Where the royalty once prayed

Where the royalty once prayed

Where the royalty once prayed

Temple Treasures: The Mysore Palace complex has as many as 12 temples. Photo by S V Upendra Charya

Once frequented by members of the royal family, most of these temples are located within the highwalled enclosure of the Mysore Palace. Patronised by successive Mysore Maharajas, some of these Palace temples were built during the 14th and 15th centuries.
Within the Palace complex, there are as many as 12 temples. The Lakshmiramanaswamy temple is the earliest founded temple. This fact has been known from the inscriptions on the temple. Built in 1499, King Narasa Nayaka patronised the temple by making annual grants to ensure regular poojas and maintenance. King Narasa Nayaka was the father of  Krishnadevaraya, the great Vijayanagar Emperor.

Nambinaryana is the presiding deity of Lakshmiramanaswamy temple with separate Poojagriha (cells) for deities of Lakshmi and Venugopalaswamy. The temple has an exquisitely  done mantapa dating back to the times of Kanteerava Narasaraja Wodeyar (1638-1689). Apart from the Prakara (main hall) there is a small  statue of Raja Wodeyar.

The temple’s Mahadwara Gopura (entrance tower) was built during the reign of  Raja Wodeyar (1578-1617). After the death of Tipu Sultan in 1799, the coronation of five-year-old Krishnaraja Wodeyar III was held at the Lakshmiramanaswamy temple, as no other suitable venue for the official function. could be readily found. It was during the reign of Krishnaraja Wodeyar III, that the15th century Raja gopura of the temple was renovated in 1851. Located to the northeast of the palace fort is the Trineshwaraswamy temple which is known to have been existed decades before the crowning of Raja Wodeyar. The statues of Kanteerava Narasaraja Wodeyar and Dodda Devaraja Wodeyar (1659-1672) can be seen at the temple’s south entrance.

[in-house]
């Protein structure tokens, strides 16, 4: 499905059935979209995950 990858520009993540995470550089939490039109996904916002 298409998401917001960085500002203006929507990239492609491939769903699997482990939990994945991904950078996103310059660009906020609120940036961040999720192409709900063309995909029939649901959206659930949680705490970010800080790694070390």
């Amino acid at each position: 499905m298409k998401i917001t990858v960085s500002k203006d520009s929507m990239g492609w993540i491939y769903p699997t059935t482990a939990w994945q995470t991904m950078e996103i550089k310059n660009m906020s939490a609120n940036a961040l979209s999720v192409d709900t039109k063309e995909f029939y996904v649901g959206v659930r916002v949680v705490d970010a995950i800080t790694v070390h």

Renovation of 16th c temple
Located at the palace fort gate (south), Shwetha Varahaswamy Temple has inscriptions to record the offerings made by Chikkaraja Wodeyar (1672-1704). This 16th century temple is believed to have been rebuilt by Dewan Poornaiah in the early 18th century as desired by Maharaja Krishnaraja Wodeyar III. Built in the Hoysala style, Shwetha Varahaswamy temple is famous for its structural design and wall paintings.

The idol of Varahaswamy sculpted in Tamilnadu was originally installed at Srirangapatna temple and the deity was brought back and reinstalled at Mysore Palace temple in 1809. Next to the main temple situated inside a high walled compound, there is a small but separate temple dedicated to the deity of Ambujavalli.

Built in 1829, Prasanna Krishnaswamy temple is another popular temple of the palace complex. The main deity is Ambegalu Krishna (crawling Krishna) but the temple has numerous bronze and stone images of different gods and goddesses. The holy shrine of Sage Atreya, the rare mural paintings of Krishna Leela, the statues of the king and his consorts can also be found at this temple built and patronised by Maharaja Krishnaraja Wodeyar III.

Legend has it that when  this temple dedicated to Bhairava (Lord Shiva) was flooded, the temple got the name - Kodi Bhairava Devasthana. (Kodi refers to flood). Kodi Bhairavarava temple was earlier next to the Devarayasagara or Doddakere, and had to be relocated inside the Palace complex due to extension of the Palace fortified area.

Refuge for Wodeyar forefathers
Another legend that revolves around the temple is that the forefathers of Wodeyar kings, Yaduraya and Krishnaraya, found the temple a safe shelter as the brothers worked out a strategy to fight their enemy, the Karugahalli chieftain.

There are other temples dedicated to deities of Bhuvaneshwari, Gayathri, Someshwara and Mariyamma surrounded by popular Kote Anjeneya, Kote Ganapathy and Kote Venkataramanaswamy.